In this year's first doctoral class, namely Research Methodology in Management, I was assigned to lecture a paper that was recently published on a top management journal. The paper was well written, though it was totally beyond my interest. While I was preparing for this lecture, I've been asking myself over and over again, what methodologies would I learn through this piece of paper?
Indeed, I could learn some detailed knowledge in this interesting field, and how those contents got organized and the like. But honestly speaking, those understandings were only idiosyncratic knowledge in a specific subdiscipline, or even sub-subdiscipine. Whereas methodologies, I suspect, should be the underlying principles that could guide us to view the whole discipline and to do our researches in an integrated and scientific framework. How could a baby "see the world in a grain of sand" in its first glance of the world?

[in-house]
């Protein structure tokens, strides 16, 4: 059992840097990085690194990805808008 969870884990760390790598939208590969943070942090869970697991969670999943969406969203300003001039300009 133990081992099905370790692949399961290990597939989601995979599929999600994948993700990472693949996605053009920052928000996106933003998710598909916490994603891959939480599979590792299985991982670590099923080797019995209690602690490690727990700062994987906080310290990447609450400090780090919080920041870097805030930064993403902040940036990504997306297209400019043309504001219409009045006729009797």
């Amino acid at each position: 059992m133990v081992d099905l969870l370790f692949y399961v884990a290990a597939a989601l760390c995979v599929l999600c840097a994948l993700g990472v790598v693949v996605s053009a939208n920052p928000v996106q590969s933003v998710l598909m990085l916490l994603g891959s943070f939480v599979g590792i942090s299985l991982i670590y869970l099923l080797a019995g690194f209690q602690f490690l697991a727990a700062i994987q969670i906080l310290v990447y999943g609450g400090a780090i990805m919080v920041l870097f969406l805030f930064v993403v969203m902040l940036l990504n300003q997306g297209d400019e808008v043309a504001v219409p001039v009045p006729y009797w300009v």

I have to ask, after a lunar new year, am I turning blunt so that I could not understand the professors' effort to this class? Maybe. However, many other fellow students are also quite embarrassed and feel uneasy about this problem.
I highly suggested some of my classmate read Milton Friedman's Essays in Positive Economics for some real discussions on methodological inquires to the discipline of economics and as well as other empirical sciences. His deep insights on verification and falsification of a theory and the role of assumptions to establish a theory revolutionize our methodological understandings.
Fortunately, the lecture was going smoothly.